On July 30, a meteor burst into Earth’s atmosphere producing a blast so bright it could be seen all the way in Belgium. The International Meteor Organisation (IMO) received more than 40 reports from Brits who were stunned by the astronomical phenomenon.
David said: “I have seen shooting stars previously but this was much more substantial and nearer to the planet.”
Gemma added: “Only guessing it was a shooting star as have never seen anything move so fast or be so bright!”
Terry simply said: “Phenomenal”. Asteroids and meteors produce a bright explosion of fire when they hit the atmosphere as it is the first time the space rock has ever met resistance.
Air seeps into the pores and cracks of the rock, pushing it apart and causing it to explode.
The IMO said: “Fireballs are meteors that appear brighter than normal.
“Due to the velocity at which they strike the Earth’s atmosphere, fragments larger than one millimetre have the capability to produce a bright flash as they streak through the heavens above.
“These bright meteors are what we call fireballs and they often strike fear and awe for those who witness them.”
While this meteor was small, the bright flash reiterates the need for eyes on the skies to watch out for potential asteroid collisions.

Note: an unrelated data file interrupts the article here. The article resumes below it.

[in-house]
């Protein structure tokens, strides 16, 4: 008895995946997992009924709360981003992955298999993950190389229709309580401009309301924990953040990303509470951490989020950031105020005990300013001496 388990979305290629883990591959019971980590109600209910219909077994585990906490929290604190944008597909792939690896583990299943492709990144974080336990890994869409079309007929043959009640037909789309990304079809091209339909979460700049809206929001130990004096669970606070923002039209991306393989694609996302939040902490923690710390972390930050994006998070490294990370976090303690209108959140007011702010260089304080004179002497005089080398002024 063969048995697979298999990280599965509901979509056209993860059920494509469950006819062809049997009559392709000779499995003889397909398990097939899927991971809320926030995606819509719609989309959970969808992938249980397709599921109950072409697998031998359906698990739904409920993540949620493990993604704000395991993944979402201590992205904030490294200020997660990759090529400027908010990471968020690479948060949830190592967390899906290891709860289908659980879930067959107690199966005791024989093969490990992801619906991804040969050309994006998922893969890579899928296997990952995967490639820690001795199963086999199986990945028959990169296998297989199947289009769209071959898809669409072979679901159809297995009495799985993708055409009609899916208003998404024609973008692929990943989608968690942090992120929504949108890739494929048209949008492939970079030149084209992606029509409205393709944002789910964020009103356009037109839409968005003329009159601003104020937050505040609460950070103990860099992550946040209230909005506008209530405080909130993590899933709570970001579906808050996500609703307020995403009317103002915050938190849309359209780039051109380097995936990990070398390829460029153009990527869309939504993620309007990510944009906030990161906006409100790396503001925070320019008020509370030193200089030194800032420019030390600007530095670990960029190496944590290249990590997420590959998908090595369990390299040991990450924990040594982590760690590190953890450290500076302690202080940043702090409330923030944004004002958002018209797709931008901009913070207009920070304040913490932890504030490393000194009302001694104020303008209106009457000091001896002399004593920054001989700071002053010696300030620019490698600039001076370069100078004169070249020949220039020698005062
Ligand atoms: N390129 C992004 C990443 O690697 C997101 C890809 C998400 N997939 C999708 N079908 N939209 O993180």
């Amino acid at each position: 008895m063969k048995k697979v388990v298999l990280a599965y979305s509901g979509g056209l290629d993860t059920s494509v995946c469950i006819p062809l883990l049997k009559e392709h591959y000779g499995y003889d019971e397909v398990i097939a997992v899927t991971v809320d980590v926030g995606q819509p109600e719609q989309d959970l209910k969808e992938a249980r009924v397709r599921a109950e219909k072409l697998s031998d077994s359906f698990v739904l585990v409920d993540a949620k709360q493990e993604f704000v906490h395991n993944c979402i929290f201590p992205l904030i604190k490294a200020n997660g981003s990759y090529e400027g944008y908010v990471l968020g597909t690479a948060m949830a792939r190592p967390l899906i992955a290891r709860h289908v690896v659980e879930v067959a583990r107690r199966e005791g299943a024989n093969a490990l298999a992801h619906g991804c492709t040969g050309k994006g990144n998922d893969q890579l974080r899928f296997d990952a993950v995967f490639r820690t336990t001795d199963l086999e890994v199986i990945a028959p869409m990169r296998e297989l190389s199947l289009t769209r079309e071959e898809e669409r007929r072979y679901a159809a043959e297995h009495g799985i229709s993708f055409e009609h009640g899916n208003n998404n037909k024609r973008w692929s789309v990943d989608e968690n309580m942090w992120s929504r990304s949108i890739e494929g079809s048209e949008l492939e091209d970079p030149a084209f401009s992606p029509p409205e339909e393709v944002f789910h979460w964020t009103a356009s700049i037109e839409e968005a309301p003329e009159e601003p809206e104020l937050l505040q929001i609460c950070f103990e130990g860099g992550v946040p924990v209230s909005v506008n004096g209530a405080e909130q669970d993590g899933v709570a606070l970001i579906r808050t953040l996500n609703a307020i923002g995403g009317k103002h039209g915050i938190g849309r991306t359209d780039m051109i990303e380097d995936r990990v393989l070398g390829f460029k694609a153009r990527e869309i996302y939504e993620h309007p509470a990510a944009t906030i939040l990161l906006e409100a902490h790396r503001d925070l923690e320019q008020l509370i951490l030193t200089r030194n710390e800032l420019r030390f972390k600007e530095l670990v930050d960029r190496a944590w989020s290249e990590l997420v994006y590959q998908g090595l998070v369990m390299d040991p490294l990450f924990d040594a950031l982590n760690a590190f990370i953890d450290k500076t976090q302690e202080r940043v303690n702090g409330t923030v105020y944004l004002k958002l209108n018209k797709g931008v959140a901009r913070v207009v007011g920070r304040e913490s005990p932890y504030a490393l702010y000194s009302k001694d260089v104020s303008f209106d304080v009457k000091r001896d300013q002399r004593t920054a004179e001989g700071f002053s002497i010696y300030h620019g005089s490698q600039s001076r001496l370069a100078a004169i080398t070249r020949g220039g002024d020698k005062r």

While the chances of a major asteroid hitting Earth are small – NASA believes there is a one in 300,000 chance every year that a space rock which could cause regional damage will hit – the devastating prospect is not impossible.
However, there are some plans on the go which could help Earth against potential asteroid strikes.
NASA is currently studying Asteroid Bennu, where its OSIRIS-Rex spacecraft arrived in 2018 to gather more information about the space rock.
NASA fears the asteroid, which is 500 metres in length and has the potential to wipe out a country on Earth, could hit our planet within the next 120 years, with the next close flyby in 2135.
The mission will give vital information on how to deflect asteroids from their collision course with Earth.
But NASA reiterates while there is a very small chance Earth could be impacted, “over millions of years, of all of the planets, Bennu is most likely to hit Venus.”